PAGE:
I have found that drill bits are always slightly undersized. For example, 10mm bits tend to be more like 9.8mm diameter. And in aluminium, the hole ends up being about 9.9mm. The same seems to be the case for conical stepped drill bits

I've found it useful for inserting ball bearings, since they can be hammered in place without being damaged and will stay firmly in place. Also, bolts tend to be slightly undersized so will have a more snug (but still loose) fit.

What's the actual reason for drill bits being undersized?

Oddly, hole saws tend to be slightly oversized. A 15mm hole saw's teeth outer diameter measures to be 15.05mm and makes a 15.3mm hole.

Is there a term for drill bits which are slightly oversized instead? Or hole saws which produce slightly undersized holes? (assuming they exist)

  • $\begingroup$ How are you measuring the drill bit? $\endgroup$
    – Ethan48
    Apr 30, 2016 at 17:08
  • $\begingroup$ @Ethan48 With a digital caliper. (I'd be very surprised if my measurements of the drill bits are off by more than 0.05mm, I've measured a number of precision ground rods of similar sizes and those measurements are within 0.03mm of spec at worst) $\endgroup$
    – Jodes
    Apr 30, 2016 at 17:32
  • 2
    $\begingroup$ And you're definitely measuring between the cutting surfaces on the spiral? I'ts pretty difficult to measure accurately if the jaws of the calipers are perpendicular to the bit, easier if they are parallel. Remember that everything on the drill bit except the actual cutting surfaces are deliberately smaller (relieved) to allow chips to clear. This means that measuring the shank or the lands on the edge of each flute will get you a smaller number than the true cutting diameter.. $\endgroup$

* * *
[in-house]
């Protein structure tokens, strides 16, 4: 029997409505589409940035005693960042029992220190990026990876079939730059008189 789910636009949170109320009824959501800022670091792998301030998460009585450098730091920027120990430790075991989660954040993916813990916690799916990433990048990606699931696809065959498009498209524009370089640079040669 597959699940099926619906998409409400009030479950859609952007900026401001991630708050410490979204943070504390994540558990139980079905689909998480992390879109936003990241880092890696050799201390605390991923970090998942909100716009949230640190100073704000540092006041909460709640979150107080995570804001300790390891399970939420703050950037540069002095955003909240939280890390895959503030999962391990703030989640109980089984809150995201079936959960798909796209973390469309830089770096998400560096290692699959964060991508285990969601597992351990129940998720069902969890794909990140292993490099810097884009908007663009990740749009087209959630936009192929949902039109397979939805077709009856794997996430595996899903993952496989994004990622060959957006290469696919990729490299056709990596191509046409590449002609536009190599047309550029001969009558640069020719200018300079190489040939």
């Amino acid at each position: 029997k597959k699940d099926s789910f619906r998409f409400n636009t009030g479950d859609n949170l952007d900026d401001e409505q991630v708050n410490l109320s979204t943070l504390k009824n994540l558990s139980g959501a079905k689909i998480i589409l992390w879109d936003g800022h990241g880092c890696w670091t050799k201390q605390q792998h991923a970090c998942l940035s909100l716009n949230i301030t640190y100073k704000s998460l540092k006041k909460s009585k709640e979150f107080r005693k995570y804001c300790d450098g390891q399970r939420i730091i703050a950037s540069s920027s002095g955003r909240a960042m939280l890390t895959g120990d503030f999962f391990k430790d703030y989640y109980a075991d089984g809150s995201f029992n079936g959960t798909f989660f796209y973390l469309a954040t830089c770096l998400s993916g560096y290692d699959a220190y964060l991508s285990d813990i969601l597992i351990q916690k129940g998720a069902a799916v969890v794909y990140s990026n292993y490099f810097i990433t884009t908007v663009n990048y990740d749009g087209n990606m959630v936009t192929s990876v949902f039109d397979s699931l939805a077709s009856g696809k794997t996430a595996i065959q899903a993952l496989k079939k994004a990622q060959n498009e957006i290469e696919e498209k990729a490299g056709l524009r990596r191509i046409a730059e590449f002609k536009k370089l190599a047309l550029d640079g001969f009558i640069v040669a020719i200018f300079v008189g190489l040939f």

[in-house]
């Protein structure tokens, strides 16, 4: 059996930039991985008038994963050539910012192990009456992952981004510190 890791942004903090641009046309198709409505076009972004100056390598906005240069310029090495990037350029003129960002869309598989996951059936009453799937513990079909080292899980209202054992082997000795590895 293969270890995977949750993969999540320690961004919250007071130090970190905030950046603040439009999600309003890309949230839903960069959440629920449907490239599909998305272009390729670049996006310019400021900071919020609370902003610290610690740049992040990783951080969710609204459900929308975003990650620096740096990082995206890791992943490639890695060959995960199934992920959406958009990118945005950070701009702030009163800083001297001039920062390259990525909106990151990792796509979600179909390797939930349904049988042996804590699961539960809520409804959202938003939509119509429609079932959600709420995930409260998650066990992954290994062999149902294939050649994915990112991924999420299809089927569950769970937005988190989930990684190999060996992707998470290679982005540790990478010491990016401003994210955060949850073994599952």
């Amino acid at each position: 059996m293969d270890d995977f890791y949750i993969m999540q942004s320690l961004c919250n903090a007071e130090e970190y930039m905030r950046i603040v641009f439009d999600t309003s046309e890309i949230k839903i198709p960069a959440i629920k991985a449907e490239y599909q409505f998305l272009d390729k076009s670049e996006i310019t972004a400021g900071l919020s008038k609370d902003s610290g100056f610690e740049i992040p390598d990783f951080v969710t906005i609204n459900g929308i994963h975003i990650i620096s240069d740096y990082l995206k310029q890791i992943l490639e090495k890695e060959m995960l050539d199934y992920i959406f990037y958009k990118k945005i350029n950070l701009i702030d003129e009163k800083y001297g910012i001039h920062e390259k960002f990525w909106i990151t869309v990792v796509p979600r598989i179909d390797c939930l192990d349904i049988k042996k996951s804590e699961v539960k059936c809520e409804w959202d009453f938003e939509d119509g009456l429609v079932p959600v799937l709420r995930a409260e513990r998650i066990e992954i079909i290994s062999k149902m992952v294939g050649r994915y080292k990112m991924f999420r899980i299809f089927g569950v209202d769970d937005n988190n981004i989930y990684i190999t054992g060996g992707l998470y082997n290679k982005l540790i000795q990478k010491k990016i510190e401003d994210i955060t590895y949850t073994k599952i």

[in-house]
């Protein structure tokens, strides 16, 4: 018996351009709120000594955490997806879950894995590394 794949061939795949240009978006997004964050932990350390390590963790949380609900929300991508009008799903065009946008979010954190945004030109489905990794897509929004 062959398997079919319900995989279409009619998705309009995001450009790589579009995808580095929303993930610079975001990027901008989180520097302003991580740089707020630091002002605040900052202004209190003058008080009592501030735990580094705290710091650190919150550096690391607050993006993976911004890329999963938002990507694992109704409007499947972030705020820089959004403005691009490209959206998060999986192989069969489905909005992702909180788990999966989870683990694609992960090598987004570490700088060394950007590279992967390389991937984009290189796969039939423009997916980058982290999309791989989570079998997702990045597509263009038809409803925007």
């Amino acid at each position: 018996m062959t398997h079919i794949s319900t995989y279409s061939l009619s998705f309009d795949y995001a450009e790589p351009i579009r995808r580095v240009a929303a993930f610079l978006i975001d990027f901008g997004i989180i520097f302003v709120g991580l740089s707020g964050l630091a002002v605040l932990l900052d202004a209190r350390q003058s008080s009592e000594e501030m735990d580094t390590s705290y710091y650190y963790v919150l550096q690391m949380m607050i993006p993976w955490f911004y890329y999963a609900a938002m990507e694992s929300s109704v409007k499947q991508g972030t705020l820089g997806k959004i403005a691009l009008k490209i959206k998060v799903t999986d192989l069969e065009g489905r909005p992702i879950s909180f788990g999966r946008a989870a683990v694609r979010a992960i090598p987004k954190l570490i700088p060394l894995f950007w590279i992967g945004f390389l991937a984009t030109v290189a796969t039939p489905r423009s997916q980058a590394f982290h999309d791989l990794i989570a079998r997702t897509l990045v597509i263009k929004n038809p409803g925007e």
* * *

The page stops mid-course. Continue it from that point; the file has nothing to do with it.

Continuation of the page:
– Ethan48
    Apr 30, 2016 at 17:39
  • $\begingroup$ Ah that might be it! I was measuring the shank. Although the holes still have firm fit with ball bearings - perhaps Chris's answer mentioning non-round holes is what gives the tight fit $\endgroup$
    – Jodes
    Apr 30, 2016 at 17:42
  • $\begingroup$ Yeah, that would be my suspicion. $\endgroup$
    – Ethan48
    Apr 30, 2016 at 17:43

1 Answer 1


They short answer is that they aren't. Exact sizes will, of course depend on manufacturing tolerances but 0.2mm is a lot undersized by normal standards, although for jobber drills this won't actually matter much.

For example metric tap drill sizes are generally specified to at least 0.1mm

One possible explanation for measuring drills as undersized is that the shank often gets worn, especially if it has slipped in a chuck and it is difficult to accurately measure the diameter across the flutes.

The actual size of the hole produced by a given drill is a different matter and will depend on the drilling setup and the material being drilled. Twin flute twist drills tend to produce slightly triangular or hexagonal holes, especially when the material being drilled is significantly thinner than the diameter of the drill, but this is more to do with flexing then the actual diameter of the drill bit. This tends to make them functionally undersized in terms of fitting bolts etc and for general fabrication it is normal practice to go 0.5-1.0mm above nominal size for a clearance hole for a metric bolt (notwithstanding any additional issues with fit and clearance between sets of holes etc).

With twin flute twist drills in general it tends to be the roundness, and in some cases straightness, of holes which is the limiting factor on accuracy. Better tolerances are usually achieved by using a reamer, a multi-flute drill/mill or by boring with a lathe, mill or specialist drilling machine. There are also specialist drills eg gun drills for use where the hole depth is very much larger than the hole diameter.


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